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Devotions > Discipleship and Revival

Deny yourself
5 Jan 2012


If we are to be prepared to make the most of the revival that God has planned for Central Indiana, we must to begin to develop our skills for and our propensity to engage in the practice of making disciples who make disciples.   I am far from experienced in this practice, but as an observer it seems that in most churches there are believers in three or four camps.   First there are those who have no desire whatsoever to make disciples.    Then there are some who seem to be interested in obedience to Jesus’ command to make disciples, but are somewhat stuck in the mode of researching what it all means.   There are a few exceptional souls who are doing concrete work in the direction of making disciples. But finding those who are intentionally making disciples that are making disciples is as rare as finding freshly picked morel mushrooms in Mid-March.

Jesus commanded us to make disciples.   Since this clear and concise command was made to us and also to our disciples it seems not a stretch to conclude that He desires us to make disciples who soon learn to make disciples.   God devised a simple plan.   Jesus discipled eleven men who along with some others empowered by the Holy Spirit, discipled others who then discipled still others.  

We often hear the question, why does the Church have so little impact on our current culture?   Could the answer be that there are so few true disciples, the world at large has no concept of what a disciple of Jesus Christ looks like?   Jesus gave us some clear coaching concerning how to make disciples.   We are to follow Him and become His disciple.

What does this mean?   How do we follow Him and become His disciple? 

Matthew 16:24 (AMP)   Then Jesus said to His disciples, If anyone desires to be My disciple, let him deny himself [disregard, lose sight of, and forget himself and his own interests] and take up his cross and follow Me [cleave steadfastly to Me, conform wholly to My example in living and, if need be, in dying, also].

Jesus said that there are three things we must do to become His disciple:  deny ourselves, take up our cross, and follow Him. Let’s examine each of these individually.  First to deny ourselves:  It has been said that until we deny ourselves we cannot follow anyone.   We will inevitably keep getting in the way of ourselves.  We must come to grips with which of us is the potter and who is the clay.  The requirement for denying ourselves is not a momentary matter but a commitment to developing a life style of denial of self.  This is probably the most difficult aspect of becoming a disciple of Jesus, and may be the key to the question posed above …. Where are the true disciples who make disciples? 

The second, pick up your cross daily, has been subject to many different interpretations and applications.    It is my sense that since we know Jesus was born for and called to die on the cross, perhaps our cross is the thing that we were born for and called by God to do.    It may be hard or heavy or hideous, but if it is our call from God, it is probably our cross.   Herein hides a second difficulty.    In order to understand the details of our cross and its bearing, we must be in daily or sometimes hourly communication with our Father.   This communication is not so much our talking but primarily listening for His direction and then obeying instantaneously.  Cross bearing is never about our interests, or honor or glory.   Cross bearing is about being in continuous sync with the will and purpose of God.   Thy will be done on earth as it is in heaven.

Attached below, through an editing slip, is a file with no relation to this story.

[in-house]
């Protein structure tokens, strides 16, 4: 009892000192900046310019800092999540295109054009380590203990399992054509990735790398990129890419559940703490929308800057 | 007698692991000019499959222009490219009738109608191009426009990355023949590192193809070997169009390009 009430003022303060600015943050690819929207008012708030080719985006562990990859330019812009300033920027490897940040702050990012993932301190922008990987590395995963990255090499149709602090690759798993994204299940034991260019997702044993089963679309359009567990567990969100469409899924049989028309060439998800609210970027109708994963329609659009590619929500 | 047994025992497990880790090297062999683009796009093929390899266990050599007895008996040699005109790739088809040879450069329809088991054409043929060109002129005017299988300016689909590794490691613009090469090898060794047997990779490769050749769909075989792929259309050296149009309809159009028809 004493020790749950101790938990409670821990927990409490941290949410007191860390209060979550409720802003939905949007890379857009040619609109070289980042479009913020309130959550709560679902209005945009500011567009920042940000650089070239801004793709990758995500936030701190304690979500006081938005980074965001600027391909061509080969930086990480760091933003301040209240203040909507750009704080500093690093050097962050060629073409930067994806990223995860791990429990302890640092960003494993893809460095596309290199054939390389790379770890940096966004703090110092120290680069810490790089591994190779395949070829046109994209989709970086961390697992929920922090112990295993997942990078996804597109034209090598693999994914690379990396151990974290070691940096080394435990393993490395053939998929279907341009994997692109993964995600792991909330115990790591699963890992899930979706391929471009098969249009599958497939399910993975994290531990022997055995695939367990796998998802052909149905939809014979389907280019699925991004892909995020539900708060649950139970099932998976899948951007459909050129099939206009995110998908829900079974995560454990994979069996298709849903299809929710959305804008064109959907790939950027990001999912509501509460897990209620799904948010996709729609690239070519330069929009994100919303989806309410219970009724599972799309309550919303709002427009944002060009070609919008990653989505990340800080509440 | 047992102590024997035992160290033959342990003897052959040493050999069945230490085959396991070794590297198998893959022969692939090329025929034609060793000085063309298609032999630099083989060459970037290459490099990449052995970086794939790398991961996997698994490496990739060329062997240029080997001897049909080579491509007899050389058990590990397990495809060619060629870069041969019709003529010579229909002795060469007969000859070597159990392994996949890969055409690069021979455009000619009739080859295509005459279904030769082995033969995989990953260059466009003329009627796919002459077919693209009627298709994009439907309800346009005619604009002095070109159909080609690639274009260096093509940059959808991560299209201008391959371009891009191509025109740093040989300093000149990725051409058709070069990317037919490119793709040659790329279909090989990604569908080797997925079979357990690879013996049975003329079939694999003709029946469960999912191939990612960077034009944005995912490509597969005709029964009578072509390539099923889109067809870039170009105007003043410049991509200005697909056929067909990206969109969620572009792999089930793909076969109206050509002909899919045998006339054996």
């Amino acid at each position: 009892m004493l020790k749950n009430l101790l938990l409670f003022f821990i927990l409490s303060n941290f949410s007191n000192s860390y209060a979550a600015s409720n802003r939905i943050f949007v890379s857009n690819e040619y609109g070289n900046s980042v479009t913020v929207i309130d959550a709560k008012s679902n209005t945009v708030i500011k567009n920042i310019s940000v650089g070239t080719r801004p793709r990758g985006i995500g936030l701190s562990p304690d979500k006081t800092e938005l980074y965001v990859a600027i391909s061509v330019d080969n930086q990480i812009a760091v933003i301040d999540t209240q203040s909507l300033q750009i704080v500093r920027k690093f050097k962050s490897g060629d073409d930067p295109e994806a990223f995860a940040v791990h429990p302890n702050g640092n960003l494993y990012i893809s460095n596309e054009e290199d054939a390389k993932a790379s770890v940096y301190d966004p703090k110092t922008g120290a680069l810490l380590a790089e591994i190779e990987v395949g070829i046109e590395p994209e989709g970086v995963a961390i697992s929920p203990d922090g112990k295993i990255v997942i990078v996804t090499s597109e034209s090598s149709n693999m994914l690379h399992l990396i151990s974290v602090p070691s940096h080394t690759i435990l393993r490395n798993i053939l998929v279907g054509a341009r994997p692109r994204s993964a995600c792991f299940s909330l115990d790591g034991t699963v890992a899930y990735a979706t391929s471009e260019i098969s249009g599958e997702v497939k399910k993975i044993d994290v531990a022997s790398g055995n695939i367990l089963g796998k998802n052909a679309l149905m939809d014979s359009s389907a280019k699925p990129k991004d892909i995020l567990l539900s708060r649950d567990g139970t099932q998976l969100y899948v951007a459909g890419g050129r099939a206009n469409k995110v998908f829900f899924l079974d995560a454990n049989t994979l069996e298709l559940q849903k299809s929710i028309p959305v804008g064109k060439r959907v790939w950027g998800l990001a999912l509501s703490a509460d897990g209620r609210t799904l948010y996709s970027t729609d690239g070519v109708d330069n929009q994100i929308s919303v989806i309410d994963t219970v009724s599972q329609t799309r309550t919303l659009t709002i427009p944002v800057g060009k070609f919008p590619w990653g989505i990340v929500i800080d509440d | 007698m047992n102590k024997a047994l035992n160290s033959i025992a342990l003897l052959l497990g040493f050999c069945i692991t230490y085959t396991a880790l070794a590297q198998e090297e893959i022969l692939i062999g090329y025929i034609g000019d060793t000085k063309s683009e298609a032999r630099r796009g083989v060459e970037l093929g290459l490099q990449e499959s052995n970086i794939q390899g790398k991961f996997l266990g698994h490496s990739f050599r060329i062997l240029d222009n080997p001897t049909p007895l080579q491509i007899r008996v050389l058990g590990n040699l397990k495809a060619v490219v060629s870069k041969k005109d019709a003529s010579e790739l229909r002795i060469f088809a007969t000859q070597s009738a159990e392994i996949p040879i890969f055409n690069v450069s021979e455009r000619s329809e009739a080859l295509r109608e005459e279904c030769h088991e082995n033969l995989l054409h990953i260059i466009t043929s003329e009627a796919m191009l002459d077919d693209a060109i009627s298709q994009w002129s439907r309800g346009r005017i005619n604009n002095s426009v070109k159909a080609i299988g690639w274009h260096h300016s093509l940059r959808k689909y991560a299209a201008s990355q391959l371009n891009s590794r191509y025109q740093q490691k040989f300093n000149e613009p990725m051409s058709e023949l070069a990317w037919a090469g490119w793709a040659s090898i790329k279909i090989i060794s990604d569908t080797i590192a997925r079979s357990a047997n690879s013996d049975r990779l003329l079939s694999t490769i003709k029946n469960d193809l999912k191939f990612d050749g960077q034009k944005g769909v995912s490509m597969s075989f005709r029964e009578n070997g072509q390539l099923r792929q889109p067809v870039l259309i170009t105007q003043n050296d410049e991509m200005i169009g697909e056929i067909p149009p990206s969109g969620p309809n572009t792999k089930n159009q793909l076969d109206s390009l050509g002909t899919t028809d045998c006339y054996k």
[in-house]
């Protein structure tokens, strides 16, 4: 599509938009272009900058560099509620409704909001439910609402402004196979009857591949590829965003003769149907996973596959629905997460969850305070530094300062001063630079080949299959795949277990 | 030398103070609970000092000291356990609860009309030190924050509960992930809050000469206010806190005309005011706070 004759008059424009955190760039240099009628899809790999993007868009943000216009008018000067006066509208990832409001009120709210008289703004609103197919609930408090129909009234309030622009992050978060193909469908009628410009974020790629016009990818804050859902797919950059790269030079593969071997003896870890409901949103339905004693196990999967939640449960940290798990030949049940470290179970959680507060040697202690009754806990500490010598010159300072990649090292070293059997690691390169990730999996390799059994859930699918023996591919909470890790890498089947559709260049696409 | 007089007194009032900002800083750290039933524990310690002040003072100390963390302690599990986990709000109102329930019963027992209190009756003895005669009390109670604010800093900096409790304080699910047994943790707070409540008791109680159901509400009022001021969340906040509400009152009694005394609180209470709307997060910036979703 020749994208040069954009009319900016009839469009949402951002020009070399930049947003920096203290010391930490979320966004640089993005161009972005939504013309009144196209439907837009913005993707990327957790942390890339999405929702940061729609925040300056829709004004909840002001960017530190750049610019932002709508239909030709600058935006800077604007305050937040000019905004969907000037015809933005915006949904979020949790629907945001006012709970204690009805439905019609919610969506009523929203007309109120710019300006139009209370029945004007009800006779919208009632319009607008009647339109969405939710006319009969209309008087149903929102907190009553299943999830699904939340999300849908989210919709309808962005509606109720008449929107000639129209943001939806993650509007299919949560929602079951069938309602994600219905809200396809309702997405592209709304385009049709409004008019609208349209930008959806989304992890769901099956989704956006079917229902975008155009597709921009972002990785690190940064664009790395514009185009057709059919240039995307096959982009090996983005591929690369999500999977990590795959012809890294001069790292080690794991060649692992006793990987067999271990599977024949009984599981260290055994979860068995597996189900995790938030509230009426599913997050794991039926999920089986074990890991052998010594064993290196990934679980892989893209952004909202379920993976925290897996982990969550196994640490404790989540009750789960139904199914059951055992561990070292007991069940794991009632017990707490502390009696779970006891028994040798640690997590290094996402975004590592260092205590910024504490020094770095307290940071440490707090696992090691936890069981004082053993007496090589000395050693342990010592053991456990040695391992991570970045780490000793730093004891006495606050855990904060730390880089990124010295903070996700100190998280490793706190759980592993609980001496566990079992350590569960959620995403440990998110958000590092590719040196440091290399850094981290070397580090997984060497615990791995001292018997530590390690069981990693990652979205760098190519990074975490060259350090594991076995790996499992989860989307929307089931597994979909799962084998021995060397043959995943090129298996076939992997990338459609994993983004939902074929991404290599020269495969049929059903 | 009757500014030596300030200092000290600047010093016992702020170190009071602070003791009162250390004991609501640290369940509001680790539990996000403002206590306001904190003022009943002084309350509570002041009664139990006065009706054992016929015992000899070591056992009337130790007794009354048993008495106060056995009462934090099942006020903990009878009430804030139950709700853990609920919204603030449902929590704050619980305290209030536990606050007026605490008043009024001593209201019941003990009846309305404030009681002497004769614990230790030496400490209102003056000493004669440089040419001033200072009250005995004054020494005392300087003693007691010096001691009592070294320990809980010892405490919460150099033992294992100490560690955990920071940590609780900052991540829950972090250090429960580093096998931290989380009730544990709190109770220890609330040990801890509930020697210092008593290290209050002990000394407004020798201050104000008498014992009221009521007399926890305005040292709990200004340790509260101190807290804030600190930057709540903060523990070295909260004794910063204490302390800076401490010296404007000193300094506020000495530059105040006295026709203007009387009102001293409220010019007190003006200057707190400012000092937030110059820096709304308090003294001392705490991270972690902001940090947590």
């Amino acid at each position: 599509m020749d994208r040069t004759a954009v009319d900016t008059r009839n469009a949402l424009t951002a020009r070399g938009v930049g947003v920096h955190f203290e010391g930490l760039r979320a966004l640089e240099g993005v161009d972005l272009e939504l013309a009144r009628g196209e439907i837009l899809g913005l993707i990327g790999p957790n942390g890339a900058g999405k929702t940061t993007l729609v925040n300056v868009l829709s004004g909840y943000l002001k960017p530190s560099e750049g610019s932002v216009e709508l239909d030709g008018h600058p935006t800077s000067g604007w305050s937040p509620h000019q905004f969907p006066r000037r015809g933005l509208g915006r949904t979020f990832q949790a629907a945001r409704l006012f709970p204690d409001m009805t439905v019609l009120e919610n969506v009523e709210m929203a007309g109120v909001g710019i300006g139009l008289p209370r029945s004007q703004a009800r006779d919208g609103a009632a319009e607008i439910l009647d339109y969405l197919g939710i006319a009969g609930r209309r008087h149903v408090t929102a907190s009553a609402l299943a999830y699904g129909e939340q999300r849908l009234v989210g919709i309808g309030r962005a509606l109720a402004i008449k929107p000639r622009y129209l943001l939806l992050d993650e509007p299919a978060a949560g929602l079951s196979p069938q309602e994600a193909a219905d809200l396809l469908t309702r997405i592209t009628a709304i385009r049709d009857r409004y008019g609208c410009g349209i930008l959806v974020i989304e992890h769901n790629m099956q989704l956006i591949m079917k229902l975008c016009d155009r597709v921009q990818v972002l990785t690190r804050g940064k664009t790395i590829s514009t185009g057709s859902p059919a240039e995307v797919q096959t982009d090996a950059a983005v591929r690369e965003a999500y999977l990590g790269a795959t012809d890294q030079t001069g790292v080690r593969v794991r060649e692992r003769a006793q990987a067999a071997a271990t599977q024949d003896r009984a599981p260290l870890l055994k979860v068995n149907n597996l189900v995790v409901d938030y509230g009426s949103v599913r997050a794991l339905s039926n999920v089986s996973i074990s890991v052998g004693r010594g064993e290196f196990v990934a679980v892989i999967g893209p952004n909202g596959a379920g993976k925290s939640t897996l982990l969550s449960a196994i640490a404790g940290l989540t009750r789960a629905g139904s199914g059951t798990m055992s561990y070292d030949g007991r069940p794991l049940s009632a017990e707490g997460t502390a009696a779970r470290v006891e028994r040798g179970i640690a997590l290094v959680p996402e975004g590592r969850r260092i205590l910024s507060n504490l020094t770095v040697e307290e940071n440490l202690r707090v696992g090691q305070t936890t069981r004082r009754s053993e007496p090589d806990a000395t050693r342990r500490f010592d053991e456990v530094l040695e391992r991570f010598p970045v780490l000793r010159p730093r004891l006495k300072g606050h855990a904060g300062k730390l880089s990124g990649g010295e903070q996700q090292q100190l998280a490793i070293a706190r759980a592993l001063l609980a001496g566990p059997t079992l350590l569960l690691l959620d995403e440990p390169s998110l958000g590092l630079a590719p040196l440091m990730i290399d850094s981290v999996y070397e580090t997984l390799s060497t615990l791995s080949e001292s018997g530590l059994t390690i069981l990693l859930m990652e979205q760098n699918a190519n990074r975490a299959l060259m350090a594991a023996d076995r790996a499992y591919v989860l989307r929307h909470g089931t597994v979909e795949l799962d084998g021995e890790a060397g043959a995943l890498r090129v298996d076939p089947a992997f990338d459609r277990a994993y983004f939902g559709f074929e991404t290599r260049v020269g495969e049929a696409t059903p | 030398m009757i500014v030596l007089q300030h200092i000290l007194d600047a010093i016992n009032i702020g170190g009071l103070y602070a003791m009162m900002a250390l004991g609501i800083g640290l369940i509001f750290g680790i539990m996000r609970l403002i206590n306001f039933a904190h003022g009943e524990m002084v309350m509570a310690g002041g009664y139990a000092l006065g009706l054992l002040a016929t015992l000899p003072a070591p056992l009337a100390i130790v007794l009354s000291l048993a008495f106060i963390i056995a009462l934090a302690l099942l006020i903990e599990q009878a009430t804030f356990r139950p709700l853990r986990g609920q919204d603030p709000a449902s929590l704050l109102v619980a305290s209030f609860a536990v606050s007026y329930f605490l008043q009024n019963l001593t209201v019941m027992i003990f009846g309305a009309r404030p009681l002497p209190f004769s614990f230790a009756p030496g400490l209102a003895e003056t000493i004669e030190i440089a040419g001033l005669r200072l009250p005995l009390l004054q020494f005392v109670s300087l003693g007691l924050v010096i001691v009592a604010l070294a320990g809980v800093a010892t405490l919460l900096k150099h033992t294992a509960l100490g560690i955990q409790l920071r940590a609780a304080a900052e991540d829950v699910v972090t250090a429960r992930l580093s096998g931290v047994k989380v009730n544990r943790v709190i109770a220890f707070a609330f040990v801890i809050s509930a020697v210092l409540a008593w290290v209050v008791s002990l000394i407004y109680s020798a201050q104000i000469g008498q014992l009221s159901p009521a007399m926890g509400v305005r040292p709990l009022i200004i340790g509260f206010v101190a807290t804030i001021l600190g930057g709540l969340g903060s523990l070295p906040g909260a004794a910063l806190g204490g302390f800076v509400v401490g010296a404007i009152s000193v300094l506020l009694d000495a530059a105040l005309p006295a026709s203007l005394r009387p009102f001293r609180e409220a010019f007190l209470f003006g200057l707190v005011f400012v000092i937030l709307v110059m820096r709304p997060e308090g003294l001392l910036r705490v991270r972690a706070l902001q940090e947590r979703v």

There is good news; Jesus never meant for us to carry our cross alone.   Even Jesus had help carrying His cross.  He said come unto Me.  In effect, He said if we will learn from Him and stay really close, as if we are yoked together, then He will insure that our cross in not too heavy to bear.   When we really take Jesus’ yoke upon us we will only go where Jesus would go, and only look on things that Jesus would look upon, and only say the things that Jesus would say.  Is it no wonder that He said that we need to learn from Him humility and gentleness?

The last of these three is to follow Him.   Jesus made disciples of eleven men who responded to His call, “Follow Me.”   He then called these eleven men to make disciples who would make disciples.   This was His only plan to win the world.   It is so simple.  It did not require much money, sophisticated electronics or even large gatherings.   In the church culture of today we seem to be much more dedicated to figuring out Jesus than following Him.   In a skilled dancing pair there is always one who creates and one who follows.   The one who follows is focused on one thing only: The leader.   The leader must see the entire dance floor.  He must know the boundaries and barriers.   The follower needs only to recognize the moves of the initiator.   While dancing there is a certain intimacy that provides for leading and following.   Without real intimacy we will never become proficient in following Jesus.

It seems that God is giving us two instructions regarding His coming revival.  The first is to pray, the second is to prepare.  May our God lead and guide you as you attempt to follow Him. 

Jeff Williams